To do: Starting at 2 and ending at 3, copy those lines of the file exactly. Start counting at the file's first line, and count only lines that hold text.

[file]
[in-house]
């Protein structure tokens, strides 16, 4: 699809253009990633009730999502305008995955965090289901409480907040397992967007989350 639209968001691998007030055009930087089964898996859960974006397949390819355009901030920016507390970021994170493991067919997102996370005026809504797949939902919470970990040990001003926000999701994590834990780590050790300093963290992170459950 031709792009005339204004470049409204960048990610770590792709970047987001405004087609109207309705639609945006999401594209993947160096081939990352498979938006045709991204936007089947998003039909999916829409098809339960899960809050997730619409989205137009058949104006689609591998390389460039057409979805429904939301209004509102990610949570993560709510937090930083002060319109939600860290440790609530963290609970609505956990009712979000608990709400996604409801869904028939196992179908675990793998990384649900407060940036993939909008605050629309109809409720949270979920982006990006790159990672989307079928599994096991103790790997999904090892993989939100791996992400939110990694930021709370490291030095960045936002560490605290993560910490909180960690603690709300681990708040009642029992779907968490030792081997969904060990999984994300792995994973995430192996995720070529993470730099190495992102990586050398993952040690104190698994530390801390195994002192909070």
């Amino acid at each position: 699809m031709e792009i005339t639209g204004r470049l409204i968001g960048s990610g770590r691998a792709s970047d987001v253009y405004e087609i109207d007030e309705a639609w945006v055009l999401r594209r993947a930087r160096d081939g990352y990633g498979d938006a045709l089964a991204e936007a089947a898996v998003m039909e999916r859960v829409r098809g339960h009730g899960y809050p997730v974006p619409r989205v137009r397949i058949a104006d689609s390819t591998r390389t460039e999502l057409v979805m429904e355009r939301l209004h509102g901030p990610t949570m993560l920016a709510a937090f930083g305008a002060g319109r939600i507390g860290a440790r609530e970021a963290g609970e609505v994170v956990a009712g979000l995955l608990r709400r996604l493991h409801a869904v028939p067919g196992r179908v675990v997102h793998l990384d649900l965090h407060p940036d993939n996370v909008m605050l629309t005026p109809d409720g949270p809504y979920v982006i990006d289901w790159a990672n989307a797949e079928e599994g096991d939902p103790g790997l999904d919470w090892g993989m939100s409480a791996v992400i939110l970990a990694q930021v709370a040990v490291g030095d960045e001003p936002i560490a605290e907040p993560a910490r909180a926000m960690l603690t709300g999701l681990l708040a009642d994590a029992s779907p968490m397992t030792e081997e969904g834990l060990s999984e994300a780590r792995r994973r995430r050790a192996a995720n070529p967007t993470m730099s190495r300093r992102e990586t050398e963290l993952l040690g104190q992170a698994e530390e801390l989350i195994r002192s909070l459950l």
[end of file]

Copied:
């Protein structure tokens, strides 16, 4: 699809253009990633009730999502305008995955965090289901409480907040397992967007989350 639209968001691998007030055009930087089964898996859960974006397949390819355009901030920016507390970021994170493991067919997102996370005026809504797949939902919470970990040990001003926000999701994590834990780590050790300093963290992170459950 031709792009005339204004470049409204960048990610770590792709970047987001405004087609109207309705639609945006999401594209993947160096081939990352498979938006045709991204936007089947998003039909999916829409098809339960899960809050997730619409989205137009058949104006689609591998390389460039057409979805429904939301209004509102990610949570993560709510937090930083002060319109939600860290440790609530963290609970609505956990009712979000608990709400996604409801869904028939196992179908675990793998990384649900407060940036993939909008605050629309109809409720949270979920982006990006790159990672989307079928599994096991103790790997999904090892993989939100791996992400939110990694930021709370490291030095960045936002560490605290993560910490909180960690603690709300681990708040009642029992779907968490030792081997969904060990999984994300792995994973995430192996995720070529993470730099190495992102990586050398993952040690104190698994530390801390195994002192909070």
């Amino acid at each position: 699809m031709e792009i005339t639209g204004r470049l409204i968001g960048s990610g770590r691998a792709s970047d987001v253009y405004e087609i109207d007030e309705a639609w945006v055009l999401r594209r993947a930087r160096d081939g990352y990633g498979d938006a045709l089964a991204e936007a089947a898996v998003m039909e999916r859960v829409r098809g339960h009730g899960y809050p997730v974006p619409r989205v137009r397949i058949a104006d689609s390819t591998r390389t460039e999502l057409v979805m429904e355009r939301l209004h509102g901030p990610t949570m993560l920016a709510a937090f930083g305008a002060g319109r939600i507390g860290a440790r609530e970021a963290g609970e609505v994170v956990a009712g979000l995955l608990r709400r996604l493991h409801a869904v028939p067919g196992r179908v675990v997102h793998l990384d649900l965090h407060p940036d993939n996370v909008m605050l629309t005026p109809d409720g949270p809504y979920v982006i990006d289901w790159a990672n989307a797949e079928e599994g096991d939902p103790g790997l999904d919470w090892g993989m939100s409480a791996v992400i939110l970990a990694q930021v709370a040990v490291g030095d960045e001003p936002i560490a605290e907040p993560a910490r909180a926000m960690l603690t709300g999701l681990l708040a009642d994590a029992s779907p968490m397992t030792e081997e969904g834990l060990s999984e994300a780590r792995r994973r995430r050790a192996a995720n070529p967007t993470m730099s190495r300093r992102e990586t050398e963290l993952l040690g104190q992170a698994e530390e801390l989350i195994r002192s909070l459950l």